Pulse, 2008 (2008)
Reviewed by Hilary Williamson
n Lisa McMann's beautifully written
, seventeen-year-old Janie Hannagan struggles with a talent that can pull her out of her waking life and into other people's dreams at any time of day or night - if someone in her vicinity is dreaming, Janie shares it, willy-nilly. When others notice, they assume she's catnapping or is zoned out.
anie lives in poverty with an alcoholic mother who is on welfare and has little presence in her daughter's life. The author introduces us slowly and surely to Janie's dream-sharing and what it means to her as a child, and as she matures, in terms of her understanding those around her - and knowing too many of their secrets. She reveals Janie's developing friendship with Carrie Brandt - who moves in next door and suffers regular nightmares - and her dislike of rich girl Melinda Jeffers whose clique constantly picks on Janie.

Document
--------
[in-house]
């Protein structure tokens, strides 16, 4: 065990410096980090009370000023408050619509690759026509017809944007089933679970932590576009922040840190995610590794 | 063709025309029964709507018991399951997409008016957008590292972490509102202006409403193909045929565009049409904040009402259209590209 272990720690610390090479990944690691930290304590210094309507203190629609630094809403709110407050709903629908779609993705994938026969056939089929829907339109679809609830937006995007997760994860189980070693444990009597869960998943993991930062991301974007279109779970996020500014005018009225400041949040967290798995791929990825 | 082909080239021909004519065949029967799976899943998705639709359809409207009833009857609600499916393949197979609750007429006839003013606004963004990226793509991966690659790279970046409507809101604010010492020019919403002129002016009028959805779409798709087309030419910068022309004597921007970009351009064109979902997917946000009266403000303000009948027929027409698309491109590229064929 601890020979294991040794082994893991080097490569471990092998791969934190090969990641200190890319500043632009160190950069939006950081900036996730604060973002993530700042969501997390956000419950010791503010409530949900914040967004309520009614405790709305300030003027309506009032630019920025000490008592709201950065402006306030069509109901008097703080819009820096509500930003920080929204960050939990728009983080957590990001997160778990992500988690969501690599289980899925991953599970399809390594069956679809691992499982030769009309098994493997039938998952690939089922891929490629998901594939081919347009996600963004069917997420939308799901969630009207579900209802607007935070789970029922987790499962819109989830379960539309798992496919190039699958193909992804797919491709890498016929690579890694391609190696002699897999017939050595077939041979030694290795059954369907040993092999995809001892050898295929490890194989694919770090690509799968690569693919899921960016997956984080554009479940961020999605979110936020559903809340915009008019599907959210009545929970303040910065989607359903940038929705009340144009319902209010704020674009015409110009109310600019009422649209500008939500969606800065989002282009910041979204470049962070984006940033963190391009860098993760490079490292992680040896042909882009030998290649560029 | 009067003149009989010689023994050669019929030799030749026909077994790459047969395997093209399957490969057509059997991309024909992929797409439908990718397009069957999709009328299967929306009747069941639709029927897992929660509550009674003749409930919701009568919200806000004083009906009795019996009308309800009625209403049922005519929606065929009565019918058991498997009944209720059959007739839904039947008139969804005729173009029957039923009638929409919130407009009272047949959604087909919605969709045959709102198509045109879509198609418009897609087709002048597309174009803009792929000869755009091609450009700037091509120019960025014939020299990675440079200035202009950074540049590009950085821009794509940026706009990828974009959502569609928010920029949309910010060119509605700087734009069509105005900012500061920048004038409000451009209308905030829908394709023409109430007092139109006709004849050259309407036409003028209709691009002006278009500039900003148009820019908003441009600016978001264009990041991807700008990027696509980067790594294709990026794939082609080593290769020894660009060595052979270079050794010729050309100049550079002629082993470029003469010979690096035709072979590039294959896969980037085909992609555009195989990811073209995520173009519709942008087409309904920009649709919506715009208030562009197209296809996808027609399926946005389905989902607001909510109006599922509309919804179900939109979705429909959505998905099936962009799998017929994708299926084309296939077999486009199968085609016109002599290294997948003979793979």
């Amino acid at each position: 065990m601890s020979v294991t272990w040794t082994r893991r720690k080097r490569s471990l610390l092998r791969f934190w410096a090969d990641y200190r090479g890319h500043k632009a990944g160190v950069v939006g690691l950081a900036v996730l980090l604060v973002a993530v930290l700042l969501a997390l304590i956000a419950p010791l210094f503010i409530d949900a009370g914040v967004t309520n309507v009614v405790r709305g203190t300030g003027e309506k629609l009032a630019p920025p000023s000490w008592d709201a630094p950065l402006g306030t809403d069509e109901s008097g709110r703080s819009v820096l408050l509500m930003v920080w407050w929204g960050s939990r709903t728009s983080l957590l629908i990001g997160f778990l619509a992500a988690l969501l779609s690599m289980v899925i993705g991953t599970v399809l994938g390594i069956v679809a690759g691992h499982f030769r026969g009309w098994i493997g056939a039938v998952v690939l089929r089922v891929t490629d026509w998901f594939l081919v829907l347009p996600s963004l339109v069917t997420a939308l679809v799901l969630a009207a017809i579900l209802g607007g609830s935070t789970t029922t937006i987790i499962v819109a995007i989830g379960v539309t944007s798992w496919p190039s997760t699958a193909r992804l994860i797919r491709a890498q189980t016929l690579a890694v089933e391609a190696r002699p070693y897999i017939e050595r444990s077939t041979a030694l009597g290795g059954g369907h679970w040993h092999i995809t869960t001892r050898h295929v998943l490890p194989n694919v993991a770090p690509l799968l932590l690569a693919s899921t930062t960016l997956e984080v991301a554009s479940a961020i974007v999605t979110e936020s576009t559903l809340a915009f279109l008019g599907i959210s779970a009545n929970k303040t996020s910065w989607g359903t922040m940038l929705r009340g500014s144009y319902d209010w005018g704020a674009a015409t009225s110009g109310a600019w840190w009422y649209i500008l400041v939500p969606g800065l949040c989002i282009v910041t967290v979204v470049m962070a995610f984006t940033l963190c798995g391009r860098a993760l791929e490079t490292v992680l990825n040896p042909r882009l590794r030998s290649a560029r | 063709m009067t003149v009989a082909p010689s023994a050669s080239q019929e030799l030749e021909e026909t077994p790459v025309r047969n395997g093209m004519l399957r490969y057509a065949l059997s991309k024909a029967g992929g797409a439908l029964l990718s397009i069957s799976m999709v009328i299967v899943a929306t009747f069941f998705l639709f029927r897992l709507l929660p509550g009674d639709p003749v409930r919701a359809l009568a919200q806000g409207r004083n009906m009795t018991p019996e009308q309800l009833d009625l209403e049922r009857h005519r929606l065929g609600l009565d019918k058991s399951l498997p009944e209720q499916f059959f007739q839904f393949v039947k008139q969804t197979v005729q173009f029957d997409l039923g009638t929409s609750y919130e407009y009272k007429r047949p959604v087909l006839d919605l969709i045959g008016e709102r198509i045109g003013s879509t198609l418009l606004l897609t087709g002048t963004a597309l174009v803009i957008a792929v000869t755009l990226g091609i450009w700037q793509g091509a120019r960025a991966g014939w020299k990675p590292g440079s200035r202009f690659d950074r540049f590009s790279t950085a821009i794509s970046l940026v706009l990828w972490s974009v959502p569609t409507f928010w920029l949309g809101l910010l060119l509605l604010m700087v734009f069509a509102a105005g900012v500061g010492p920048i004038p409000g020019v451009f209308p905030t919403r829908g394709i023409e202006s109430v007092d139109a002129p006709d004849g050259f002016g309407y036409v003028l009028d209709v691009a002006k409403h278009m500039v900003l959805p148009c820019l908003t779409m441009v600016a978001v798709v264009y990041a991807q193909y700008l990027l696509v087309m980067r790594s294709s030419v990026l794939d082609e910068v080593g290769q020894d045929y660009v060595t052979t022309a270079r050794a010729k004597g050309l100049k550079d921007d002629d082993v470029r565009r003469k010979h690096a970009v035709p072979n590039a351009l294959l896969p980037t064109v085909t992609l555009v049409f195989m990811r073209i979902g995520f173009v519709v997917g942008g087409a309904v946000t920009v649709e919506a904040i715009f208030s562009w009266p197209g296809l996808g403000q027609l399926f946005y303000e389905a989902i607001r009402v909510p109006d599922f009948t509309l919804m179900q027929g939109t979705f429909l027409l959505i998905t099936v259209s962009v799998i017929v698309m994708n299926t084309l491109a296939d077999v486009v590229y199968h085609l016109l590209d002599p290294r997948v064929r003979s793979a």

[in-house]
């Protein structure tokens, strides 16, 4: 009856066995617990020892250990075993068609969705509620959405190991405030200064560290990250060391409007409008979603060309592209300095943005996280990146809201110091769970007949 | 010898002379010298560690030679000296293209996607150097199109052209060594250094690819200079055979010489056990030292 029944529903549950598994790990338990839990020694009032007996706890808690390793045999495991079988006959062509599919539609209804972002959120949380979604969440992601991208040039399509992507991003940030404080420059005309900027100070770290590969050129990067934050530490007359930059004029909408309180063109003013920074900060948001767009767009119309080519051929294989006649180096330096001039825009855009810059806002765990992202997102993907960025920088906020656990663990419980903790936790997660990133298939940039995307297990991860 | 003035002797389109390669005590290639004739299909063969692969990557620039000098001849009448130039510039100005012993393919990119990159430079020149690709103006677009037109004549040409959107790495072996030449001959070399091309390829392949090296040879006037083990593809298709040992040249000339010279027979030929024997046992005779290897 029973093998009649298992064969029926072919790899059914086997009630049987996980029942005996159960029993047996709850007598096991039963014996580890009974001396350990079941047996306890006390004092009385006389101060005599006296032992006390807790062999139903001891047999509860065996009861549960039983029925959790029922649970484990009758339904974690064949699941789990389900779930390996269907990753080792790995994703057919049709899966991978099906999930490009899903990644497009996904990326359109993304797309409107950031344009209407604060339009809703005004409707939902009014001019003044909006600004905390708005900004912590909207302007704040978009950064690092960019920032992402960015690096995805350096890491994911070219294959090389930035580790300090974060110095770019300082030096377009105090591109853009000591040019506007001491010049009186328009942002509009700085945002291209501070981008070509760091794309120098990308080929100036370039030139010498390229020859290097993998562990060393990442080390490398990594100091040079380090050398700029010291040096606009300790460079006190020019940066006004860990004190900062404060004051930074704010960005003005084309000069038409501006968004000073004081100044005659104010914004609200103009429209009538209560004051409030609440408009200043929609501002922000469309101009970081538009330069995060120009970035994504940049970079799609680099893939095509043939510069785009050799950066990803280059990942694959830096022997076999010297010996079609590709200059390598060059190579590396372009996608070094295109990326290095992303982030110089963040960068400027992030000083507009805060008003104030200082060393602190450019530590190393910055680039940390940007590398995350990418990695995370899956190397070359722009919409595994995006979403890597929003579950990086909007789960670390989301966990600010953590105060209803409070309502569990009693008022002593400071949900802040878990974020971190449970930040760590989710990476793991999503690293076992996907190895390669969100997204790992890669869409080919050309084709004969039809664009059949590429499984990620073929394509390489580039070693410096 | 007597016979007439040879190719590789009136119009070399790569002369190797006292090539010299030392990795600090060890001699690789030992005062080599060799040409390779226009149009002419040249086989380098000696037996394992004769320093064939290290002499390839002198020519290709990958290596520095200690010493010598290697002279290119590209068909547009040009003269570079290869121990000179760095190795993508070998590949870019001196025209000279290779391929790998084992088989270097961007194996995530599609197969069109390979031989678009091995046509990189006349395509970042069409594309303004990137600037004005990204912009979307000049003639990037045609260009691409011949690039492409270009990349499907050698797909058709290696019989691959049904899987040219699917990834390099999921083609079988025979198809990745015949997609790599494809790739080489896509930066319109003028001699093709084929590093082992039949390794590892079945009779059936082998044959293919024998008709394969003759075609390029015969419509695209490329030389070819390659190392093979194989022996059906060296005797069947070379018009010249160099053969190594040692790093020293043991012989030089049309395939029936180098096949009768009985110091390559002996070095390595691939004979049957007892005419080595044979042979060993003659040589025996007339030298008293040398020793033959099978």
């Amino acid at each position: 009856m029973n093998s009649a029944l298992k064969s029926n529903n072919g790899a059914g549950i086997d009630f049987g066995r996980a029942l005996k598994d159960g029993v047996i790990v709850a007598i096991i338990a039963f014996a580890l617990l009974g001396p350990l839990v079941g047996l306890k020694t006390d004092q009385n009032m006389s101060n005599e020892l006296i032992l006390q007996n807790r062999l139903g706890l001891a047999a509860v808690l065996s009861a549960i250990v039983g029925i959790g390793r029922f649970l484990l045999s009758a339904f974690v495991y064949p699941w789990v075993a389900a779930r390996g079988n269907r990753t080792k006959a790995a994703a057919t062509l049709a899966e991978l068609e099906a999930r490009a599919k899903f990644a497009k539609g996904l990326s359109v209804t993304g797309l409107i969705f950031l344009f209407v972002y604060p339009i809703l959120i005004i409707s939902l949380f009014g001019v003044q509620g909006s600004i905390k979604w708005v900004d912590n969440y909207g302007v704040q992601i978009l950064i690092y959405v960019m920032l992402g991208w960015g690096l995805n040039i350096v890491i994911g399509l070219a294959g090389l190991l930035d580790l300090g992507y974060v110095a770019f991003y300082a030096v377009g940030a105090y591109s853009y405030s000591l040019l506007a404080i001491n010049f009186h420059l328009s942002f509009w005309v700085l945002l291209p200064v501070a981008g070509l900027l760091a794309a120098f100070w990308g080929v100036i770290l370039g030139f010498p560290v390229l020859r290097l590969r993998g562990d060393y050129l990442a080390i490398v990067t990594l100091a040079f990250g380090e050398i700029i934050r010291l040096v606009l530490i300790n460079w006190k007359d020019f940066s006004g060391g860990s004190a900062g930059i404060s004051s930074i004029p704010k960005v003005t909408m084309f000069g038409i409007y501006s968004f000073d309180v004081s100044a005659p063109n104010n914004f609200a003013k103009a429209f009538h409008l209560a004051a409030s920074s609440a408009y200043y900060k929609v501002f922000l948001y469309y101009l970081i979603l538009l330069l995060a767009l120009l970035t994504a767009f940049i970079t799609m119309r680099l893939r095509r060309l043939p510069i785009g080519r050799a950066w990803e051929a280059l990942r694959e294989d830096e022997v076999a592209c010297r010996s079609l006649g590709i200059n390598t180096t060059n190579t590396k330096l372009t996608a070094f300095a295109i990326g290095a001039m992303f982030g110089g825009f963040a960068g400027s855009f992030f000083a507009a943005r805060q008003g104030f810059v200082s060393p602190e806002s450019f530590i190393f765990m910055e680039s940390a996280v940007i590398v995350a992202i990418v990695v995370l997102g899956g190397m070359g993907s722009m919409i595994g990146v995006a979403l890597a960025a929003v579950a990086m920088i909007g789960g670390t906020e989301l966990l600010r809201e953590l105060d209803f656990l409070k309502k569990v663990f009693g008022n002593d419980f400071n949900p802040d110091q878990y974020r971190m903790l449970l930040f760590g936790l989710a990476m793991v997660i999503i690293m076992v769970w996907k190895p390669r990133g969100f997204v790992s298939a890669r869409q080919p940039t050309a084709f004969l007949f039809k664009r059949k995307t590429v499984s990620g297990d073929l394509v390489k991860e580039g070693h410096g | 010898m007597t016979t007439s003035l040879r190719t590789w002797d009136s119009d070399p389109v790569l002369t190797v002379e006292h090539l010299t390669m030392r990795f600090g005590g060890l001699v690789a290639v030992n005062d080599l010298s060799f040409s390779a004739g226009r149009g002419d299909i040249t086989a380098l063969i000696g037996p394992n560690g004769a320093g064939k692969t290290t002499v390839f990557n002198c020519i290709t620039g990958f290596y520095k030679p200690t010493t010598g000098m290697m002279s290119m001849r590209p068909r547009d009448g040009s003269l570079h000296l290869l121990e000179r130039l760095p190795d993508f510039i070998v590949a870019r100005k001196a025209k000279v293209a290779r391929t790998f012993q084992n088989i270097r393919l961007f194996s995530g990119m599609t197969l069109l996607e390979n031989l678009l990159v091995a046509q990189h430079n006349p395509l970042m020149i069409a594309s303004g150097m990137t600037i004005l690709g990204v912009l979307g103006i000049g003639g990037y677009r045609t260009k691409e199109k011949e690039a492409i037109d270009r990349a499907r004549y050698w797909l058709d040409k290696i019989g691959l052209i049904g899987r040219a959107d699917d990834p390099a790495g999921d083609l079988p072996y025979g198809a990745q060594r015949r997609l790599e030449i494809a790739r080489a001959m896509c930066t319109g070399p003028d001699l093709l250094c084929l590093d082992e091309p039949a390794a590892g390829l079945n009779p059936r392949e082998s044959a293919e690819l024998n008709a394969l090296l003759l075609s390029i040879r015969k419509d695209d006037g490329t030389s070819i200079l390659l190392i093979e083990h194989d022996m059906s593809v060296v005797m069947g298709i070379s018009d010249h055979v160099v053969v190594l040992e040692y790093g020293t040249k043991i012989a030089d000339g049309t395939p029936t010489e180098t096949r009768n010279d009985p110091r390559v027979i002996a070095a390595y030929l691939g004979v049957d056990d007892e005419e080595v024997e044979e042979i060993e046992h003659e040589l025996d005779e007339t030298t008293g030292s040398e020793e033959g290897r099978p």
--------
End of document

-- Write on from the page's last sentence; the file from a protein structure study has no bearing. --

t seventeen, Janie works after school and on week-ends at Heather Nursing Home, where she befriends blind Miss Stubin, who tells her, '
You have more power than you think.
' She buys her own clothing and food, saves for college, and acquires a car that she calls Ethel. She gets to know Cabel Strumheller who '
had been trouble in school since ninth grade
' and has a reputation as a pothead, but looks very different now. Caleb covers for her when she has dream episodes, but he has his own secrets. Janie is attracted to Caleb but can she trust him? And will he trust her?
isa McMann empathetically conveys Janie's unusual
talent - and the challenge she faces in learning to control it - but she also tells a tale of true love, and incorporates a mystery for her young heroine to solve. I highly recommend
to you and can't wait to read its sequel,
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